23. I’m a freelancer who works from home and my husband is unemployed. Our financial resources were already strained before this crisis and my work has slowed. Still, we have enough for food, shelter, and electricity, water, internet, and phone for at least a few months. We both have the useful introvert trait, and we each have a couple increased risk factors, so we are staying home as much as possible. New things to read will be great! I wish I could spend money on them, but for now, I’d best stick to free.

    I went around to knock on the neighbors’ doors in our apartment complex. I found very few of them answering their doors, and I’m not sure why. The two I connected with I offered my phone number to, in case we could run errands or tend pets. It’s funny how we live so close together and yet see so little of each other.

    We shopped last Wednesday, before the strong recommendations came out and before the runs on TP and other things. I’m hoping to redeploy the skills my family used to shop only monthly, but we will see. I’m nervous about insulin, which we usually buy in Canada every 45 days to save $400 per prescription. Will the border close?

    Altogether, we are anxious yet getting along. Thanks for the updates. I agree about the kindness.

  24. It is ironic that in one breath we say we all want to stick together, then in another we throw shade at the GOP. We want a functioning government, but we spent months obsessing about an impeachment that likely precipitated a delayed response from both the administration and Congress. We don’t want a millionaire old white man so we will vote for another millionaire old white man. And finally we have people like Acosta warning us not to call this a Chinese virus when he did the exact same thing (as did the New York Times). If anyone by this point thinks we are not being played by Chinese Communists, Russian Trolls, and violent left and right wing extremists, please raise your virtual hand.

  25. I appreciate your putting this together. I disagree about the primary cancellation. Better late than never – the states that are still running their primaries, putting poll workers and voters at risk, have a lot to answer for.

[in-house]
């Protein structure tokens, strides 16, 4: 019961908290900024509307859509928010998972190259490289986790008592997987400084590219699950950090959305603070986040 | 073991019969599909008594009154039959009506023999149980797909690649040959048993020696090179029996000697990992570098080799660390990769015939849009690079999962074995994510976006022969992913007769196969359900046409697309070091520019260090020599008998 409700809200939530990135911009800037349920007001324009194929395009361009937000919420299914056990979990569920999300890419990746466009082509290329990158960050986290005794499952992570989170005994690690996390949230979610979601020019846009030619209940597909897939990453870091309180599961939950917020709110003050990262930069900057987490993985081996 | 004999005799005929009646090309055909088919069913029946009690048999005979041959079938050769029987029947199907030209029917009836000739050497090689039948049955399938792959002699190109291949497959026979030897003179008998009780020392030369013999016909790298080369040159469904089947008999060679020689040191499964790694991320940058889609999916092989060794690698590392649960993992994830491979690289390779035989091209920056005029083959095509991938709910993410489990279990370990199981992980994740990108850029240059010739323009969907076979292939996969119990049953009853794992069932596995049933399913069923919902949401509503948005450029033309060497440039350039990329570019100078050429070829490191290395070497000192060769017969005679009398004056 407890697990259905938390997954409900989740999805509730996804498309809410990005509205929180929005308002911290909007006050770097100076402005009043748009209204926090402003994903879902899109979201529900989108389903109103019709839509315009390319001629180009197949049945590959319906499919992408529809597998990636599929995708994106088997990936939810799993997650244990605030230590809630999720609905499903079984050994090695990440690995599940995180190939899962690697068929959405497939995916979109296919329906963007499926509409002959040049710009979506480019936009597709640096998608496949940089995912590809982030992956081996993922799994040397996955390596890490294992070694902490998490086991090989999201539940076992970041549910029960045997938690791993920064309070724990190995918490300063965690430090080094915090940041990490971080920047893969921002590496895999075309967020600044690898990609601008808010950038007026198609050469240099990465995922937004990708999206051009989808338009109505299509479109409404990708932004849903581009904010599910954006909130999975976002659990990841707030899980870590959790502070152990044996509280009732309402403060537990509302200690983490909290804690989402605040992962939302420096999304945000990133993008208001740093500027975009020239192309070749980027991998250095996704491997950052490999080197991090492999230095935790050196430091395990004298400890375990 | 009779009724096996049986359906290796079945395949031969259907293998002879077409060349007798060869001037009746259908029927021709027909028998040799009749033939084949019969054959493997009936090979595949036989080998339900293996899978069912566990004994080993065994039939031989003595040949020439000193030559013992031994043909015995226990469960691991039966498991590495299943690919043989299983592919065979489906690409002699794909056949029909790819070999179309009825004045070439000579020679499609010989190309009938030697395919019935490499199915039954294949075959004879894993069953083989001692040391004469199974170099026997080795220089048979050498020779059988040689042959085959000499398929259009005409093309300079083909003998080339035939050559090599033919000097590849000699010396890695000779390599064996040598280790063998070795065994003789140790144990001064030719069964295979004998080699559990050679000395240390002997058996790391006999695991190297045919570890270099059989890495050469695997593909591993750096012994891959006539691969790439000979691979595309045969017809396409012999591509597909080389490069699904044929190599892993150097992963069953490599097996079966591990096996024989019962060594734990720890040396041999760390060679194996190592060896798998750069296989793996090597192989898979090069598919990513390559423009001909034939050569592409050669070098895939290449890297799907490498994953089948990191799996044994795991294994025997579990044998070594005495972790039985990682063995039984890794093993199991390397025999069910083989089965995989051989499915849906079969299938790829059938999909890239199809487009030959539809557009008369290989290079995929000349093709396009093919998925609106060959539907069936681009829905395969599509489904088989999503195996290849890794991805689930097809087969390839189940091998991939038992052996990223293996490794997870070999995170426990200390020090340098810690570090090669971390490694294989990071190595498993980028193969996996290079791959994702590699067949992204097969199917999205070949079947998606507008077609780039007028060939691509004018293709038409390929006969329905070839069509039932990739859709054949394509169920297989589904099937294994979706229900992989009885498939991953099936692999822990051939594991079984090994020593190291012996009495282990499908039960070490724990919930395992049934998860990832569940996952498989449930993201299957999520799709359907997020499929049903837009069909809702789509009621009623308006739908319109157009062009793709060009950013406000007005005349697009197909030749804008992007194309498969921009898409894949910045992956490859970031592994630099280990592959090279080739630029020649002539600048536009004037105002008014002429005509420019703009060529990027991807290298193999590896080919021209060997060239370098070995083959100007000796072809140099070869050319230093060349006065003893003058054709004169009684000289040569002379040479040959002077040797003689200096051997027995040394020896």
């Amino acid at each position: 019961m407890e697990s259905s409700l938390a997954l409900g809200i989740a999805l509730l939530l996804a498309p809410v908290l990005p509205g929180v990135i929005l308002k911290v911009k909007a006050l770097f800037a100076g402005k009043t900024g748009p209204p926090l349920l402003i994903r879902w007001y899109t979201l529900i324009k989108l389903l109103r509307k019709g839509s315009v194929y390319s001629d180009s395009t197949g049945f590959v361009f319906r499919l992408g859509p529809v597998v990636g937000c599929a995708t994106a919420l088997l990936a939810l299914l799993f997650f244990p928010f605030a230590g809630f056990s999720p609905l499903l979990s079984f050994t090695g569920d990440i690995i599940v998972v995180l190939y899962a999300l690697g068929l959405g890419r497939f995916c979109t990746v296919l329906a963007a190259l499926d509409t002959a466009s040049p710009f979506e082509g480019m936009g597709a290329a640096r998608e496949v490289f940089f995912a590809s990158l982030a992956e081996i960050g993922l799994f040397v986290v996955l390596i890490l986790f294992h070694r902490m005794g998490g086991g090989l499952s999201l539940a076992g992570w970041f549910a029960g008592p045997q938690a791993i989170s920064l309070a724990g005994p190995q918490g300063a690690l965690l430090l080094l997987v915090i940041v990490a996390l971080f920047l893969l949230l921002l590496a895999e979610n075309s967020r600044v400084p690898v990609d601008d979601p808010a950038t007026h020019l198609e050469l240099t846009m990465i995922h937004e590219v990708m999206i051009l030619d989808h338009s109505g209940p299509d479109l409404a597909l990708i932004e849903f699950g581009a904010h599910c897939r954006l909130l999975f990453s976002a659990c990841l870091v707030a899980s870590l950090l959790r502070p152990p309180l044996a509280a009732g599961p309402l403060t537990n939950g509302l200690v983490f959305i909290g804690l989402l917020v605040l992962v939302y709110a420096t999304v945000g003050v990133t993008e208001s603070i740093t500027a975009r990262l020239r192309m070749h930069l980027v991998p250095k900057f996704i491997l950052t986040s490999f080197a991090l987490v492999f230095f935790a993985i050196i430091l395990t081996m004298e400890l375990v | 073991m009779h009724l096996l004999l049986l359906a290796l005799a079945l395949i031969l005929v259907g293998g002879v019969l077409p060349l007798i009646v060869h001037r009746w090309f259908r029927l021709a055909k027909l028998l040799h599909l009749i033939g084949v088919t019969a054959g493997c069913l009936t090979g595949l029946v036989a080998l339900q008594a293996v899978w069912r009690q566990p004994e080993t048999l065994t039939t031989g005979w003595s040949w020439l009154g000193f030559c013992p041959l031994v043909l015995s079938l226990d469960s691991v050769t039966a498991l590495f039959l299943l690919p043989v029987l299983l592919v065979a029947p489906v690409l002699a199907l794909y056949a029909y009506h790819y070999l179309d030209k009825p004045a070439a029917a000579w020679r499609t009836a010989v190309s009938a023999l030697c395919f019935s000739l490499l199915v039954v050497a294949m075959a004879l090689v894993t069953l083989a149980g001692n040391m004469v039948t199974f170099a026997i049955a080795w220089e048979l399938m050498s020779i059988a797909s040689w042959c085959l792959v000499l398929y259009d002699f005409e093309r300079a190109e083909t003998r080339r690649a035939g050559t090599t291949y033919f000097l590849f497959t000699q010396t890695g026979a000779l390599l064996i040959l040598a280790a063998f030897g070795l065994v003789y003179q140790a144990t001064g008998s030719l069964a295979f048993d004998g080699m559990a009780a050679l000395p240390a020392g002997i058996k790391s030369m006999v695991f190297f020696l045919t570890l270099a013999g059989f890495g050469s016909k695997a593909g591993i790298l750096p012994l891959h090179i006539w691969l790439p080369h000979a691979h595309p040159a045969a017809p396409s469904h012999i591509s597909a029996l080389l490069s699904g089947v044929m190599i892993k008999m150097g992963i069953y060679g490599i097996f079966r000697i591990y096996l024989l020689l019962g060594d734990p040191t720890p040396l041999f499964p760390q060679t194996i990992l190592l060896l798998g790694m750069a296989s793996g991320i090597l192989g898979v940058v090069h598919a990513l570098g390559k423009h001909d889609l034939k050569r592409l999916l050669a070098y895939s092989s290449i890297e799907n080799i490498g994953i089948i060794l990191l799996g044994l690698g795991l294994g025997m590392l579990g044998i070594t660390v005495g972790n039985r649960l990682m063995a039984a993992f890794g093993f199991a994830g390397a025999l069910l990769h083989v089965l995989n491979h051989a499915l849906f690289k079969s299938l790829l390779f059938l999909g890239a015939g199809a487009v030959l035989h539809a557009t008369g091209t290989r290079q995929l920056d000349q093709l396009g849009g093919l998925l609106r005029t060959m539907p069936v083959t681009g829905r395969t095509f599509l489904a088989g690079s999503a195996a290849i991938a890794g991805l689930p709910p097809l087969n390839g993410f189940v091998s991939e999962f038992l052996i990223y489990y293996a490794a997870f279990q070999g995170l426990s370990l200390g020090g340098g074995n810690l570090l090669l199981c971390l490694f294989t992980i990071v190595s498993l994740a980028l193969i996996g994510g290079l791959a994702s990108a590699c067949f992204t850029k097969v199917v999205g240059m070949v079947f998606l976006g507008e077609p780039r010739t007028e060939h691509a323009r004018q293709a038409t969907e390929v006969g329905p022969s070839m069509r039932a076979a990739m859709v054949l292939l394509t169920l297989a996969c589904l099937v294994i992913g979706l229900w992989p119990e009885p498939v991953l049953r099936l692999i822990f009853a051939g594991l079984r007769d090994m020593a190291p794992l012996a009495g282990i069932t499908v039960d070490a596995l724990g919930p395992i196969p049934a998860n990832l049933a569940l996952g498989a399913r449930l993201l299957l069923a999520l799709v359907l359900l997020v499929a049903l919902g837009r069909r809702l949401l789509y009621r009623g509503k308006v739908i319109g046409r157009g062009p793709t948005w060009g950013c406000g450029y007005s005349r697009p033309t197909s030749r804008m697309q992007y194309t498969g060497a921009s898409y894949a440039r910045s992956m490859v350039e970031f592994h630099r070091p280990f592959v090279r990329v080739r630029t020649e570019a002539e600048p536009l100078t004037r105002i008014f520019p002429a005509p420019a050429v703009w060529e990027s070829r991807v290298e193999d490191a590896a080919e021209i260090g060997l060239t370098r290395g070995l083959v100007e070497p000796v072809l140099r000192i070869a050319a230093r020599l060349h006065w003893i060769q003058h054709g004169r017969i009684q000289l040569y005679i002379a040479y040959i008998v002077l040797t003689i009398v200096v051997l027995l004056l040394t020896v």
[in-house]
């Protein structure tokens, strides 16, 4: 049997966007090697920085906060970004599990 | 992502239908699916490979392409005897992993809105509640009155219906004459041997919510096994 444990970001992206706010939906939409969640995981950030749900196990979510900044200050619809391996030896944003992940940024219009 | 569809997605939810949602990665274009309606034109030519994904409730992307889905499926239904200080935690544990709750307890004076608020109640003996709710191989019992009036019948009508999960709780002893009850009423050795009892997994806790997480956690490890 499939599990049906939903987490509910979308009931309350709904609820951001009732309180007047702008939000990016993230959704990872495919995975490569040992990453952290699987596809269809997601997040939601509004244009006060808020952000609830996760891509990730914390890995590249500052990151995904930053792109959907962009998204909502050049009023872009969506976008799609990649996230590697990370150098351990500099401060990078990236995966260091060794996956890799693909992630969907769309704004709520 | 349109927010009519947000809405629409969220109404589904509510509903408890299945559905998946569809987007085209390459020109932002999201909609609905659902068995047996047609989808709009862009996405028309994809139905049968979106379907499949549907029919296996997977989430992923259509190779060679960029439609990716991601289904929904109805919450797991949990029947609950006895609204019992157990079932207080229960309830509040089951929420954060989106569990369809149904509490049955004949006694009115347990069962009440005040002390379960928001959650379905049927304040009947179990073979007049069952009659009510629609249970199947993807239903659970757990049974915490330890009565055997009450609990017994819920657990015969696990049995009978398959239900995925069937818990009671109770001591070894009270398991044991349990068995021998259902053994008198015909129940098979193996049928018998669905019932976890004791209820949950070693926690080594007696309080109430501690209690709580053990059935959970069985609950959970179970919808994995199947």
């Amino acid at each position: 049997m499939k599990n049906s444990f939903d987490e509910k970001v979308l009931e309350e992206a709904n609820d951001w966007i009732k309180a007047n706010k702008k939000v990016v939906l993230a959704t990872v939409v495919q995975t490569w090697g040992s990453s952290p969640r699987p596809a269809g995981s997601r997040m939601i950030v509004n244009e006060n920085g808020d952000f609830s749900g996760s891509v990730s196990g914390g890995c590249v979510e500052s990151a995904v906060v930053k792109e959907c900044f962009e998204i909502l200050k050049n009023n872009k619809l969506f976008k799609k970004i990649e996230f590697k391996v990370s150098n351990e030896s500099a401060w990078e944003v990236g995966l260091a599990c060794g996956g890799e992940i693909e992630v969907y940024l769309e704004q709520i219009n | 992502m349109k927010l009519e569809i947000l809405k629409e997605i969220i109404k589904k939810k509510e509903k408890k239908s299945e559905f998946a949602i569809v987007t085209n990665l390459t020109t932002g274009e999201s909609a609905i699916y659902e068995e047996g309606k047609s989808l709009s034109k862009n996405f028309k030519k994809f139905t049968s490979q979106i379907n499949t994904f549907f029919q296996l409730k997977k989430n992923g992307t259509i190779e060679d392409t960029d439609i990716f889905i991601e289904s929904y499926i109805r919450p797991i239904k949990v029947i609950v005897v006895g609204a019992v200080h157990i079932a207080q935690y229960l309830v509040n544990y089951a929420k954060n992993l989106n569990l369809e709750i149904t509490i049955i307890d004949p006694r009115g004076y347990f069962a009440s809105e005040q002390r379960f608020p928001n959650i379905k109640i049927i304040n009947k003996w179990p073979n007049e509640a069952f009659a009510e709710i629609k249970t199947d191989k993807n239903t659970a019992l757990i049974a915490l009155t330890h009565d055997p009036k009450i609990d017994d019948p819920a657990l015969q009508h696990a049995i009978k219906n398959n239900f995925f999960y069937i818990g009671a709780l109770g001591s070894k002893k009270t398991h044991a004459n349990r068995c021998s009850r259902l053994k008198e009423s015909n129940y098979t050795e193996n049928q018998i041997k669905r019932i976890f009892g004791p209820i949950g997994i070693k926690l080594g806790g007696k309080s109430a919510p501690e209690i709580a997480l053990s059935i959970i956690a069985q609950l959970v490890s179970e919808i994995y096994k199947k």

If you get a bomb threat at a polling place, you have to close it. We’ve had the bomb threat.
    People now have to make difficult decisions on short notice and some have no good options.

  26. Thanks, John. I woke up 4am today as well, which is atypical for me. Been looking at tweets all morning after a couple head-in-the-sand days. Still, it’s nice to have some long-form, journalistic & ethical analysis of it all, even if is probably as much for your own mental health as much as for our education and encouragement.

  27. I have a bemused look at the Ohio election, but only because I went to the board of elections last week and voted then. Who has standing to sue, can the court adjudicate when it is an entity in the case, and why do you jump from the GOP governor is being smart in how he is managing the shut down of the state to GOP nefarious shenanigans keep my mind occupied.

    What do you think the federal government should have done that it did not do? What do you think it should do now?

  28. Since my job is literally doing non-essential close contact with vulnerable populations (geriatric and oncology massage therapist), I’m not working for the next several weeks at least. We’re pretty much a family of hermits other than me, and I’m a hermit by preference whenever I can get away with it anyway, so this hasn’t hit us too badly.

    We (me and my husband), do have to go visit his oncologist today though, so I really hope other people are keeping to social distance as much as possible.

  29. Being retired and over 70, I’m in a space that’s both enviable and worrisome at the same time. I’m pretty much a hermit, so no problems having to stay inside. I got out of the stock market some time ago, so the crash hasn’t impacted me at all. (Yet. I suspect down the line the poor economy will be a factor in my life, and I’m worried about severe inflation down the line, which might be devastating to me and others on a fixed income.) If something happens that I do get the virus it could be bad, so I’ve got to be real careful.